• If you have multiple devices, you also encrypt and send copies to all your own devices, so each shows what you sent in the thread.

How iMessage distributes security to block “phantom devices” →

Re: Voting Systems

Posted on Fri, 15 Apr 2016 at 05:41 PM

This being an election year in the U.S., I've had a lot of conversations with friends and coworkers about various parts of the political process, voting, and of course the candidates. During these conversations I inevitably mention some point from CGP Grey's fantastic voting systems videos. If you haven't seen them already (links below), Grey explains how some of the weird quirks and pitfalls in our modern political systems are actually not at all related to the representatives or candidates, but to the underlying method that we use to elect them.

Politics and Law are always interesting because their results are so heavily influenced by the way they are developed and enacted. The legal system, for example is not about the specific intent of any given law, but about how that law can be used to enact future laws and the precedent it sets. Politics works in the same way: The method we use to elect our officials affects how the officials run for office and what issues they bring up. The voting system is the lens through which we see and conduct our democracy, and, like every lens, it's not perfect.

CGP Grey: Politics in the Animal Kingdom →

CGP Grey: Foonnote *: I, Phone →

I'm also happy to see that Grey, against his reservations, published his videos about the iPhone encryption debate.

Can we save the open web?

Posted on Sat, 19 Mar 2016 at 02:26 PM

Dries Buytaert on the dominance of large corporations and their algorithms:

[T]he internet has changed drastically over the last decade. It's become a more closed web. Rather than a decentralized and open landscape, many people today primarily interact with a handful of large platform companies online, such as Google or Facebook. To many users, Facebook and Google aren't part of the internet -- they are the internet.

According to a recent study from the American Institute for Behavioral Research and Technology, information displayed in Google could shift voting preferences for undecided voters by 20 percent or more -- all without their knowledge...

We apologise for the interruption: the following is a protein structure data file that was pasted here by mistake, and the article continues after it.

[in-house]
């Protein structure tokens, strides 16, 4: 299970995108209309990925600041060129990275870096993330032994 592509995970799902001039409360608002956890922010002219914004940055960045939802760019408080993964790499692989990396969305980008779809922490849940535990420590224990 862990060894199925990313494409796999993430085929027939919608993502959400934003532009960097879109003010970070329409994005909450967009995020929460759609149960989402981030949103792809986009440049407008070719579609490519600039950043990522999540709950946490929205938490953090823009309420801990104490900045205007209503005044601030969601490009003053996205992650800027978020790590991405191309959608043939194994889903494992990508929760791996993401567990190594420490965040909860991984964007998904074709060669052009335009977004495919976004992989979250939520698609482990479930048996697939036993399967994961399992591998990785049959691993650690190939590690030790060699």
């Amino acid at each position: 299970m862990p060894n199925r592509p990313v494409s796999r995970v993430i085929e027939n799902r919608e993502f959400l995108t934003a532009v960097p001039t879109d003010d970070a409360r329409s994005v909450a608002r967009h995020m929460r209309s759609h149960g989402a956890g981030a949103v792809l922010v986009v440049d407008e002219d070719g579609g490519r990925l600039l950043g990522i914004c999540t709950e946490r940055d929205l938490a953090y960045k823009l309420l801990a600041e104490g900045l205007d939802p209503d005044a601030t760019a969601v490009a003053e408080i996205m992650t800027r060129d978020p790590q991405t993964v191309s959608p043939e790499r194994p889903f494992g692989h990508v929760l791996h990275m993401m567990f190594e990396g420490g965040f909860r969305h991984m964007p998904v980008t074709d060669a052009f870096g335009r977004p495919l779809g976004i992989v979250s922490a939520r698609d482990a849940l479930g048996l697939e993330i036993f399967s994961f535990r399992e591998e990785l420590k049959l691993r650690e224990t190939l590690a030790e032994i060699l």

It's possible that we're reaching the point where we need oversight for consumer-facing algorithms. Perhaps it's time to consider creating an oversight committee. Similar to how the FDA monitors the quality and safety of food and drugs, this regulatory body could audit algorithms.

Just my initial thoughts, but I like the idea of having some agency oversee these large corporate algorithms. They play such a huge roll in our lives, and there's a large incentive for companies to manipulate their users to their own benefit. Facebook and Google especially have proven that they can do this extremely effectively, and like Dries' says, "without their knowledge". If we're going to allow these kinds of algorithms to be such a huge part of our lives, which I don't believe is necessarily a bad thing, then they should at least be subject to some sort oversight. At the very least, we could enforce a sort of Programmer's Hypocratic Oath or something.

Can we save the open web? →

Blog when you disagree

Posted on Mon, 14 Mar 2016 at 07:57 PM

Manton Reece (emphasis mine):

When you disagree, that’s what you should write about, and you should post it to your blog. 140 characters thrown against wave after wave of mainstream opinion tweets will be drowned out. A blog post isn’t a cheap opinion; it’s a statement that what you think matters.

Blog when you disagree →